What is collinearity?

Steve Simon


Dear Professor Mean, Could you describe the term collinearity for me? I understand that it has to do with variables which are not totally independent, but that is all I know!

Collinearity is a situation where there is close to a near perfect linear relationship among some or all of the independent variables in a regression model. In practical terms, this means there is some degree of redundancy or overlap among your variables.

Some authors describe this as multicollinearity, near collinearity, or ill conditioning. Coming up with four different technical terms for the same condition is one way that we statisticians keep our discipline mysterious and awe inspiring.

Collinearity can appear as a very high correlation among two independent variables, but it doesn’t have to work that way. Another type of collinearity is when several of the variables add up to something that it very close to a constant value.

Collinearity is not a fatal flaw, but it does cause a loss in power and it makes interpretation more difficult.

A simple example of collinearity is when you are using both gestational age and birth weight as independent variables. These two measures are highly correlated, of course, since low gestational ages tend to be associated with low birth weights.

Interpretation is difficult in this situation, because when both variables are in a regression model, the parameter for birth weight is measuring the effect of a change in one unit in birth weight on the dependent variable, assuming that all of the other variables are held constant. It’s hard to envision what it means to change birth weight while gestational age is held constant. What you are looking at, in effect, is the size of a baby for a gestational age.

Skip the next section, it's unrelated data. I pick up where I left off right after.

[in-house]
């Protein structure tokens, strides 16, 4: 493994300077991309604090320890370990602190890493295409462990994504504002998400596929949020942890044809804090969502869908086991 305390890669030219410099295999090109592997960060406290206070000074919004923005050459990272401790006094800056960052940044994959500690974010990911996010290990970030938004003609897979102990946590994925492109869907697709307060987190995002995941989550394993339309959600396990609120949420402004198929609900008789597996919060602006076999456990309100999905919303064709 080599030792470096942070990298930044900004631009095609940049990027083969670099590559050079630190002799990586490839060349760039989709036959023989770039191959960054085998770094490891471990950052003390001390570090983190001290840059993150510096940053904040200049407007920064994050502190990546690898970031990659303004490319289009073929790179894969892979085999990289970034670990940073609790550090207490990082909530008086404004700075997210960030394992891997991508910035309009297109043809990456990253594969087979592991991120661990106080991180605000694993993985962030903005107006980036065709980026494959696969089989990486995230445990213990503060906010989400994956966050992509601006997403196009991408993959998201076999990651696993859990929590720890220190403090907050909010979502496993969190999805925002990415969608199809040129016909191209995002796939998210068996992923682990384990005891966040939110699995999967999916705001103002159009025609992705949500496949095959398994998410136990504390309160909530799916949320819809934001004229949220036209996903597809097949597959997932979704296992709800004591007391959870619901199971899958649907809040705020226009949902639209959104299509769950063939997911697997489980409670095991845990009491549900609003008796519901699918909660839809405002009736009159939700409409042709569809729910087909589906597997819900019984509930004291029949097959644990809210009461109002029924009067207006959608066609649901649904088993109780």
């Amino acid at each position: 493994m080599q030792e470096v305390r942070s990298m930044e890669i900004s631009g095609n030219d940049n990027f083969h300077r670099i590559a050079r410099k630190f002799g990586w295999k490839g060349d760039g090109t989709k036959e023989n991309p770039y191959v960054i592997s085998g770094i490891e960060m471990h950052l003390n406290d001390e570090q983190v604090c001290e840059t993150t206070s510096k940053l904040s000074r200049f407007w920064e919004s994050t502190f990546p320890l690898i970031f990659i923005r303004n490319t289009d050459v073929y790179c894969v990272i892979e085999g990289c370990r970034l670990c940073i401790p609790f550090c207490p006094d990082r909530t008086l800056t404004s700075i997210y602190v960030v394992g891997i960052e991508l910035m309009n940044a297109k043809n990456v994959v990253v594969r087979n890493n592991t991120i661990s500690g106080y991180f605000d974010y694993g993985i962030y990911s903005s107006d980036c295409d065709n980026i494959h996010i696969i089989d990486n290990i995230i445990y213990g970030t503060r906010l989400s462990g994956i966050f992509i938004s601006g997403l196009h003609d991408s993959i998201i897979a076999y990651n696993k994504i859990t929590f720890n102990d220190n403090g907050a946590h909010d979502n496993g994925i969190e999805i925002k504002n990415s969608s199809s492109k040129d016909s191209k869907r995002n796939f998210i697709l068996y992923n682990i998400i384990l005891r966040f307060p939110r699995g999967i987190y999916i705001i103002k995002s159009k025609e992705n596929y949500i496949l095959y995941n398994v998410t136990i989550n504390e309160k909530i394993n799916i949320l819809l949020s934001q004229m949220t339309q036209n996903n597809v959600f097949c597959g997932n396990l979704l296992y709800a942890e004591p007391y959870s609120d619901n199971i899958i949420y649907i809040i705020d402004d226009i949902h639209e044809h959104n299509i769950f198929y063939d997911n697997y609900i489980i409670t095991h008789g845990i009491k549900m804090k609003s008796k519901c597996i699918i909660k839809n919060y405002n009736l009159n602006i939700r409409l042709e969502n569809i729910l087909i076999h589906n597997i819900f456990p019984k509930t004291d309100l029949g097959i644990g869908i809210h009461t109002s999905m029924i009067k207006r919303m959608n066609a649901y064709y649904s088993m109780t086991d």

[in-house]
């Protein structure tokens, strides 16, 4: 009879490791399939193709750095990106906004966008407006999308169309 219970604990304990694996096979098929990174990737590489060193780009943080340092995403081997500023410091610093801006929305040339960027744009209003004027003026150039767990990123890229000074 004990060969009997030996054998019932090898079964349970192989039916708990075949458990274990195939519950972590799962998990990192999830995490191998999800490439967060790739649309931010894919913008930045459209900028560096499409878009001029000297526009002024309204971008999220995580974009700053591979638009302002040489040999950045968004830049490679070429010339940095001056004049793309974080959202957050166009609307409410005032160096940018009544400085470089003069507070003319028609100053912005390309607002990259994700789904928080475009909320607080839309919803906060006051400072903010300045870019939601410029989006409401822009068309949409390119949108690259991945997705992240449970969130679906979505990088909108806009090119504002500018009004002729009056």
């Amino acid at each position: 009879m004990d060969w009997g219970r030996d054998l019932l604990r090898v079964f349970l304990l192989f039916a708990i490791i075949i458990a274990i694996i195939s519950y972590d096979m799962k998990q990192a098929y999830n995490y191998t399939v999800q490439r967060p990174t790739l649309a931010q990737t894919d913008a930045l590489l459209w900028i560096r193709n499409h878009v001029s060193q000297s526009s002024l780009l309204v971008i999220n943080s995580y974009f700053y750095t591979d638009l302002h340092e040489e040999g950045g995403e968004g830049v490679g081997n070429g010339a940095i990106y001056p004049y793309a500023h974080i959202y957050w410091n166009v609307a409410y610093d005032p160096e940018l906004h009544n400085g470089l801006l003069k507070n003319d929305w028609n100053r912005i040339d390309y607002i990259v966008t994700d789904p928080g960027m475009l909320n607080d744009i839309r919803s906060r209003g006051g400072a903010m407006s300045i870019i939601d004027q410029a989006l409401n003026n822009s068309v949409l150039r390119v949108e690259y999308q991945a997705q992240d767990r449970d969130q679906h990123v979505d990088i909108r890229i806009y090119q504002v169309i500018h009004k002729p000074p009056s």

Collinearity also causes a loss in power. When you have overlap among some of the variables, it takes more data to disentangle the individual effects of these variables. Think of it as a table where you push two of the four legs away from the corners and close to the middle of the table. Such a table will be very unstable.

In the previous example, we have very few 1000 gram babies who are 40 weeks gestational age and very few 2500 gram babies who are 32 weeks gestational age. Without data at these two “corners” of the table, it’s hard to get stable statistical estimates.

It should be noted, though, that you can make sense of your data, even when you have collinearity. It just takes more data and a bit of care in interpretation. Some health outcomes, it turns out, are related more closely to gestational age than to birth weight. It’s not how small you are that is as important as how early you make your entry into the world. Keep in mind that I’m not a doctor, so check my limited knowledge of medicine out with the experts. Especially if you are a newborn baby.

You can find an earlier version of this page on my original website.